A shortage of public health workers is creating a serious problem in Prince George's County, delaying inspections of food establishments and building sites, county officials said yesterday.

County Council members, in a letter to Maryland Gov. Harry Hughes, called the situation an emergency and warned that the problem would have a serious economic impact.

Officials said the county has too few inspectors to conduct soil tests required for some building construction and predicted that could delay construction for up to a year and discourage some developers from building in the county.

"I really feel rather frantic about this," said Dr. Helen B. McAllister, Prince George's health officer. "We've had a severe loss, a regular loss, of people. We've ended up with almost no experienced sanitarians."

McAllister told the council that sanitarians, who conduct food inspections, soil percolation tests and other tasks, are resigning because of low salaries. The workers, state employes assigned to the county, are paid starting salaries of $15,000 a year, she said.

Fourteen of Prince George's 56 positions for sanitarians are vacant, she said.

The resulting inadequate inspections of restaurants and other food services could mean increased risks of food infections such as salmonella, she said. Delayed testing of swimming pools this summer could mean health problems from inadequate chlorination, she said.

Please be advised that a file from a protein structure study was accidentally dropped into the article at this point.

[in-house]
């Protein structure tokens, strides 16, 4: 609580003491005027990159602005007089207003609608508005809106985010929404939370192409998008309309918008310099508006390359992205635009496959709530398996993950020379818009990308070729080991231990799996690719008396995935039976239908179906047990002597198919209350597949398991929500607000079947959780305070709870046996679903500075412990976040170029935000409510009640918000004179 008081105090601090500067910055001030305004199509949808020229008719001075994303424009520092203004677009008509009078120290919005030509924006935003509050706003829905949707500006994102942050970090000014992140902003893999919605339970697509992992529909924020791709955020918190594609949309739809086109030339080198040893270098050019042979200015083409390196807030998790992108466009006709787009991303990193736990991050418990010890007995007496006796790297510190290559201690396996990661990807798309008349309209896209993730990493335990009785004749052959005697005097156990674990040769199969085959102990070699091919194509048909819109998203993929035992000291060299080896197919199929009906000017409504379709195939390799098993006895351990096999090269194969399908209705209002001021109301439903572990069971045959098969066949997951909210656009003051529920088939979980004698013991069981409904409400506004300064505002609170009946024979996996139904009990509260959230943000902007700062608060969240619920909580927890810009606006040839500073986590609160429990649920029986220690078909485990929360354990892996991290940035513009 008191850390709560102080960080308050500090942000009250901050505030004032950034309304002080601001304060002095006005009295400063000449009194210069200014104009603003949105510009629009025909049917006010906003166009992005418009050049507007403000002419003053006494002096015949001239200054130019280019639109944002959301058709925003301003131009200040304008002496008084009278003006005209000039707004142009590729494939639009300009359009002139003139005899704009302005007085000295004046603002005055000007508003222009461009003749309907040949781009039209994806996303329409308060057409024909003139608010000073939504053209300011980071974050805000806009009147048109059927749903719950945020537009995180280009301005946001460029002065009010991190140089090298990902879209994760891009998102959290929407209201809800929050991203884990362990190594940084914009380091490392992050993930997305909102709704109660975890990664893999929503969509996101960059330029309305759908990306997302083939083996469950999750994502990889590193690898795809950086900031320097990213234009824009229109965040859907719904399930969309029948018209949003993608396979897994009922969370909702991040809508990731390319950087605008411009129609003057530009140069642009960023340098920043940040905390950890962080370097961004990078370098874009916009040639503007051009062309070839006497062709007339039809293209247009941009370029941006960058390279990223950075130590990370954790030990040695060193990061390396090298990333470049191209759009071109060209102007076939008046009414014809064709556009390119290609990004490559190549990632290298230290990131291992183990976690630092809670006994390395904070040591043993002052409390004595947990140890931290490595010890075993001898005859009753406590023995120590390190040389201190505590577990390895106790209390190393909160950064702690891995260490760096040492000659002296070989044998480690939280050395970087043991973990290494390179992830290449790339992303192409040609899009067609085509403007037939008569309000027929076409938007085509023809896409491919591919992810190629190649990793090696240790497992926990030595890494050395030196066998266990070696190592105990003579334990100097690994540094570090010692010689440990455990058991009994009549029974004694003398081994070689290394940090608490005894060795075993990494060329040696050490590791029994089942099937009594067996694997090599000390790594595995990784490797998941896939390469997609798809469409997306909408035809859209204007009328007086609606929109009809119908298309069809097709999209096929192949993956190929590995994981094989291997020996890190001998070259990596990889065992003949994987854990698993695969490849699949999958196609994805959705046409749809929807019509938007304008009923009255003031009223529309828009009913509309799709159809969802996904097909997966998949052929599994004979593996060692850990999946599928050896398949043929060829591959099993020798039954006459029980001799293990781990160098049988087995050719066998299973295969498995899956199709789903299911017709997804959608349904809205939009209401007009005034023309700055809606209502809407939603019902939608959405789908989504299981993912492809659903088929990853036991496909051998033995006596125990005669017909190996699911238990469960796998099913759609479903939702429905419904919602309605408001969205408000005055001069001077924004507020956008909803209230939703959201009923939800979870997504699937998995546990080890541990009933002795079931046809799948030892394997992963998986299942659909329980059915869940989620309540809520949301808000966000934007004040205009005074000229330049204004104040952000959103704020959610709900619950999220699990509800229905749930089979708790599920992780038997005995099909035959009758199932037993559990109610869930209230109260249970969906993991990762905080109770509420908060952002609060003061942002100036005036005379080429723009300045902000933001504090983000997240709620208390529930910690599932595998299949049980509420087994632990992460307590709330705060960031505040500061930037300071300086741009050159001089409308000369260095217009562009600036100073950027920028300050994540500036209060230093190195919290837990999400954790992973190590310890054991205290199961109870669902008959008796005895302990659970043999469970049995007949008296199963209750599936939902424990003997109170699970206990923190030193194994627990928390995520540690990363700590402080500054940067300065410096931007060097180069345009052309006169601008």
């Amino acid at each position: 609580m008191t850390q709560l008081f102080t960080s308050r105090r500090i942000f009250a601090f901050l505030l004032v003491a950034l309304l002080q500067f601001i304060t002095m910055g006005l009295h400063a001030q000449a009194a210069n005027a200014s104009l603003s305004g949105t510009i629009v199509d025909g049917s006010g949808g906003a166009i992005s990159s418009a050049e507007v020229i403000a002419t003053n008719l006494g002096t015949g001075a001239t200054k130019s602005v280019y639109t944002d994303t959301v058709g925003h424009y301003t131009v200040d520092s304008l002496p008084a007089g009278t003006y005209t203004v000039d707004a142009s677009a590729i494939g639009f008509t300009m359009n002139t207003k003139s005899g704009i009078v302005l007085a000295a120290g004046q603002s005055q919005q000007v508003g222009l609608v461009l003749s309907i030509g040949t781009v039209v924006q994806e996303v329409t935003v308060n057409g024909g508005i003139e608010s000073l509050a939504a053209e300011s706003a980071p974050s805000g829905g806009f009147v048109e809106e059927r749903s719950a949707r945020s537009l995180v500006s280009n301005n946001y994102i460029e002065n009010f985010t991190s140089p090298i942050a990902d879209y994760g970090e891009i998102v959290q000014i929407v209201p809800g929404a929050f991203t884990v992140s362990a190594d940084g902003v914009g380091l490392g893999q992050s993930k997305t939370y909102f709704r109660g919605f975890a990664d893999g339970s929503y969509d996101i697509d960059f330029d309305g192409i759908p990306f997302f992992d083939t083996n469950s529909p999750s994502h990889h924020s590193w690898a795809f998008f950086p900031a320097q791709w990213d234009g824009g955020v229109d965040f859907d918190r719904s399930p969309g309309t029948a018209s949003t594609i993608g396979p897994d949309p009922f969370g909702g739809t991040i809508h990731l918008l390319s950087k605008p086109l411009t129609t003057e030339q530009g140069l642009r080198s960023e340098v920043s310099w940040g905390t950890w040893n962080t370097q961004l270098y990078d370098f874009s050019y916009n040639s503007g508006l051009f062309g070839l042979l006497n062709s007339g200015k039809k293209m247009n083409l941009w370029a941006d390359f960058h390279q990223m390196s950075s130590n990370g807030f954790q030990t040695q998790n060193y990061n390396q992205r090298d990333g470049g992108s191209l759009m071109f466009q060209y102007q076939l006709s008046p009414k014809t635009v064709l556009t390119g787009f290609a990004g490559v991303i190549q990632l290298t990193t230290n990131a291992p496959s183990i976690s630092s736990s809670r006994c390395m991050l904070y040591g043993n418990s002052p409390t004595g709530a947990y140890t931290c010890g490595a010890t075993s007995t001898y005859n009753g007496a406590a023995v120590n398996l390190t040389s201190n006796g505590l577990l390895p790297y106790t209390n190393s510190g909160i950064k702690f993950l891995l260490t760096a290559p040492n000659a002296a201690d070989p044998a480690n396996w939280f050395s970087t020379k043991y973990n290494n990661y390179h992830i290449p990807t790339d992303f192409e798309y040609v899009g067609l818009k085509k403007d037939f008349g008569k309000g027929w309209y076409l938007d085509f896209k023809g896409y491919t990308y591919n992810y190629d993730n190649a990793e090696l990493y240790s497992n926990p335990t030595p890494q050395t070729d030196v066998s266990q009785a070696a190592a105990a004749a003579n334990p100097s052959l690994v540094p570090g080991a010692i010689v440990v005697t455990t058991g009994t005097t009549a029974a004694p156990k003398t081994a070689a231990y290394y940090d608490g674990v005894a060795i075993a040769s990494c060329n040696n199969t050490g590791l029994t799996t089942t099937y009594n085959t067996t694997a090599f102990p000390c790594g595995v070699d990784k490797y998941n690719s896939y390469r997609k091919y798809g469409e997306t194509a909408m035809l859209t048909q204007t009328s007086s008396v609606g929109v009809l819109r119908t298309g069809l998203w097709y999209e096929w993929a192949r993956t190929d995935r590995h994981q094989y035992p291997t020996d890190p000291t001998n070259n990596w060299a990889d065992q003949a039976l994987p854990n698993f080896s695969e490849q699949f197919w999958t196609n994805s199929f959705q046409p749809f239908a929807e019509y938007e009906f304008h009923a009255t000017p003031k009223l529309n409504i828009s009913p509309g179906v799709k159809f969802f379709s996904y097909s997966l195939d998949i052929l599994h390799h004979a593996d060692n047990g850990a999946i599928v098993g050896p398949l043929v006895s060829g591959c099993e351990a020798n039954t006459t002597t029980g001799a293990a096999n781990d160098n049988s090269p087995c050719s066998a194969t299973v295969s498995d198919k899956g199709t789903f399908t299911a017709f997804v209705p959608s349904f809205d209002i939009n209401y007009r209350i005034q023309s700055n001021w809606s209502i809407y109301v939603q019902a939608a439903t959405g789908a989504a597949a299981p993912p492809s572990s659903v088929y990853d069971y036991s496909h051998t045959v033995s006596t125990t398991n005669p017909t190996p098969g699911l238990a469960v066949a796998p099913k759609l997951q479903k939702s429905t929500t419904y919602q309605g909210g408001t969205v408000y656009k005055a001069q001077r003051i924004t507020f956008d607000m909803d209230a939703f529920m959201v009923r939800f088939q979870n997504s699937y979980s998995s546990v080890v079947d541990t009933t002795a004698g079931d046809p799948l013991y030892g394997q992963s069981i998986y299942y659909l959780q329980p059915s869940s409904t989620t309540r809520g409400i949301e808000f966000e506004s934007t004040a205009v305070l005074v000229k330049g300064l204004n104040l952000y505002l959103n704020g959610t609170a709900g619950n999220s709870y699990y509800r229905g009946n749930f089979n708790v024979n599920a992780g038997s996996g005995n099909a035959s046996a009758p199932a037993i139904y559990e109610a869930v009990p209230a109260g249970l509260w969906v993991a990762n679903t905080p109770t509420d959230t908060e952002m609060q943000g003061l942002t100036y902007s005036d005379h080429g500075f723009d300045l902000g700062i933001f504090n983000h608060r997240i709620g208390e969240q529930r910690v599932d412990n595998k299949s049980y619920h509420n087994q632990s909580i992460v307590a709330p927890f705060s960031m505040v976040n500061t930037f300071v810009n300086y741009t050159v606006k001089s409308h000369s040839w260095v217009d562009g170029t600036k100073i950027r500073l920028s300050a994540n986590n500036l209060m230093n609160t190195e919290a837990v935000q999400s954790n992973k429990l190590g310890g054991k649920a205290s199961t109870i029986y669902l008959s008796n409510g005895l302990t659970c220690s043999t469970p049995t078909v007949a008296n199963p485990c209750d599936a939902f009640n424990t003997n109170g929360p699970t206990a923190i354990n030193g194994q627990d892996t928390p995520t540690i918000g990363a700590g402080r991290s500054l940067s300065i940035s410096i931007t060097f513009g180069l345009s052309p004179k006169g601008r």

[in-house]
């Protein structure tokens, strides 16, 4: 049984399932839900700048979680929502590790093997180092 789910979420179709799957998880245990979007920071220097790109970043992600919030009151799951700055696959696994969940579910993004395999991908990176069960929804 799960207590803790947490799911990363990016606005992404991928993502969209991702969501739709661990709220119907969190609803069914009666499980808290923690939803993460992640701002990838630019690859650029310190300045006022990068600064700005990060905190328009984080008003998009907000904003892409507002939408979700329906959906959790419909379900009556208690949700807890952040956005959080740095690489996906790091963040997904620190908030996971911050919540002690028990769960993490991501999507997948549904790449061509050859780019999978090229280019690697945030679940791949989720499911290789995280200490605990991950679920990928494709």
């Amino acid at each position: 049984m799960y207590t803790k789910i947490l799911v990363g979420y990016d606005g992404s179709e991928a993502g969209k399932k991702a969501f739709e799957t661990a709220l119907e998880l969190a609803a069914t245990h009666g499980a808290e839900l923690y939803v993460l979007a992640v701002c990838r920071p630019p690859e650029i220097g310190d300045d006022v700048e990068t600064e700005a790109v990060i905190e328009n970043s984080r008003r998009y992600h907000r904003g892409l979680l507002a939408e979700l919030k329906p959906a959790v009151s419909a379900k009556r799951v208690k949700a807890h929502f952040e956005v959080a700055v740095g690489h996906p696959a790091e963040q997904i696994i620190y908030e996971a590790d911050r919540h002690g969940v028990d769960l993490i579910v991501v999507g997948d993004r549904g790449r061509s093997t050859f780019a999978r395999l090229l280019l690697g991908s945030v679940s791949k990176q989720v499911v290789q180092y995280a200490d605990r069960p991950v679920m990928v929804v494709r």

In addition, the council said in its letter to Hughes, "The rapid staff turnover has led to largely untrained and inexperienced workers being asked to assume technical responsibilities of major significance." All seven of the county's water and sewer sanitarians on staff have less than a year's experience, McAllister said.

The health officer said she is paying her remaining workers at an overtime rate to work evenings and hiring temporary workers on a contract basis in an effort to ease the shortage. Health officials soon will propose that the council convert the positions -- now state jobs assigned to the county -- into county positions at higher salaries.

McAllister said the inspectors are leaving primarily for jobs with the state Department of Health's central office. The new jobs offer pay raises of up to $5,000 and expanded prospects for promotion, she said.

Prince George's also must compete with Montgomery County, one of three jurisdictions in the state that hires its own health workers. Montgomery County sanitarians make a starting wage of about $23,000 a year, according to state health official Ruth Singer.